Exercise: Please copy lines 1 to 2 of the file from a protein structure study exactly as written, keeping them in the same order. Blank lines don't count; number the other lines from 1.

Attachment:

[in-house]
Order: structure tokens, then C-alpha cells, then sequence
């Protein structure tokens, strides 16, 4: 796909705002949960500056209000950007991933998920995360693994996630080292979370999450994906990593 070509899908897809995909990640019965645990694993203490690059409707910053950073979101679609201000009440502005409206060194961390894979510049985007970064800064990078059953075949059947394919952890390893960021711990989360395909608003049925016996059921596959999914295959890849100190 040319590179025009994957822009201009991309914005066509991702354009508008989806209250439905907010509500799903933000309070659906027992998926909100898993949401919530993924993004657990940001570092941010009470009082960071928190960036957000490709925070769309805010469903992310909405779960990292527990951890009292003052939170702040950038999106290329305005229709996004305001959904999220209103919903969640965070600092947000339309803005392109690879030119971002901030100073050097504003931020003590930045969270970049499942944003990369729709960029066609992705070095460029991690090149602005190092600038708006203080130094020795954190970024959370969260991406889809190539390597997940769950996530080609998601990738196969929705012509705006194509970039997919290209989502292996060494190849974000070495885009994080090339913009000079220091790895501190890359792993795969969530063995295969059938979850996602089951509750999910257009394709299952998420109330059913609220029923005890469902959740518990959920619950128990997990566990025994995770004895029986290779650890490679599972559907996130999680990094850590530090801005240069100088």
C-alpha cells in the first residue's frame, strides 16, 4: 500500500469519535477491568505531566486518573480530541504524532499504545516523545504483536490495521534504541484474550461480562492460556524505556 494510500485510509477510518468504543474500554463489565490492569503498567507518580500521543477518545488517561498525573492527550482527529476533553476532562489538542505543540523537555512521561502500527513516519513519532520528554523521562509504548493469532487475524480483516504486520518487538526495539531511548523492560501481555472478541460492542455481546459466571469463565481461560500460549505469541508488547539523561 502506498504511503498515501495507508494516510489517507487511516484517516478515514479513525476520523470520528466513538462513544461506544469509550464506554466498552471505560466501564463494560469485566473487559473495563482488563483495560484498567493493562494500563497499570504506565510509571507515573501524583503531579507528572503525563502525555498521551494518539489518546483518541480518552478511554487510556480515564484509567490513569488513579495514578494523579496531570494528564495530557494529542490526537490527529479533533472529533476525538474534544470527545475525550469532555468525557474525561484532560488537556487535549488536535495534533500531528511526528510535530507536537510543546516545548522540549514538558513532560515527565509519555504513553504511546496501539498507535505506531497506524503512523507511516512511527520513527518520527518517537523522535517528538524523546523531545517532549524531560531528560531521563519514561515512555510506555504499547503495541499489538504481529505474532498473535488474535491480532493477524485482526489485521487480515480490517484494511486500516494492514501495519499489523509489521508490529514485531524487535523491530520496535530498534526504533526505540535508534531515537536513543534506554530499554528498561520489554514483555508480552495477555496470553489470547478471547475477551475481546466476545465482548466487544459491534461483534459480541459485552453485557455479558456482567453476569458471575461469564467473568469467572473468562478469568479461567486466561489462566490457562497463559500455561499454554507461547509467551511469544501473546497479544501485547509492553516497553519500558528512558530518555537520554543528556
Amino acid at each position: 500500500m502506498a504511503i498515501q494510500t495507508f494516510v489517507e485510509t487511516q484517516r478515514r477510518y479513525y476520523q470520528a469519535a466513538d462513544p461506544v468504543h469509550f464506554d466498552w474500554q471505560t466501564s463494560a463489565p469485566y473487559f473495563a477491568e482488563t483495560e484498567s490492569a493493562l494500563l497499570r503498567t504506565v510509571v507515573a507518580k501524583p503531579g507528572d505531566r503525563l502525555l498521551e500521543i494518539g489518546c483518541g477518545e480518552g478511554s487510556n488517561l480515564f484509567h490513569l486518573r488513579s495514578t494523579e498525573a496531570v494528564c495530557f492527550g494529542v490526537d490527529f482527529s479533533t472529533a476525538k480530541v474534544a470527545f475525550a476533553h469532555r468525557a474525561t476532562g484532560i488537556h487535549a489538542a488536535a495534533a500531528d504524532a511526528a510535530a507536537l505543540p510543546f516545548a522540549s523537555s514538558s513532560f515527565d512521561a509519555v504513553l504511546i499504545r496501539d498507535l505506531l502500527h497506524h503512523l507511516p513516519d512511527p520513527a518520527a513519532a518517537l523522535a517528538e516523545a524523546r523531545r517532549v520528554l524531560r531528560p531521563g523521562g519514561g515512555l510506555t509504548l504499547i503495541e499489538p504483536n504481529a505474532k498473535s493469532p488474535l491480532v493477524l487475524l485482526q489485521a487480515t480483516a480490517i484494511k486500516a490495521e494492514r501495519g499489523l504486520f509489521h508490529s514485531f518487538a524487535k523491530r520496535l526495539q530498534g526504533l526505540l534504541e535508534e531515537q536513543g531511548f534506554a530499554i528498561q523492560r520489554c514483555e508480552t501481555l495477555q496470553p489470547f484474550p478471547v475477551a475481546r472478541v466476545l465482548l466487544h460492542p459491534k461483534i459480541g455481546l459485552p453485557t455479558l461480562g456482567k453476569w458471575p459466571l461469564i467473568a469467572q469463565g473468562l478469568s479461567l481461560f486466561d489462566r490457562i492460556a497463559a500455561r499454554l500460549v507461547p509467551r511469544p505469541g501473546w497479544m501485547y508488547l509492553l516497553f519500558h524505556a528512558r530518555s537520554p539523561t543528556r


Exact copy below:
[in-house]
Order: structure tokens, then C-alpha cells, then sequence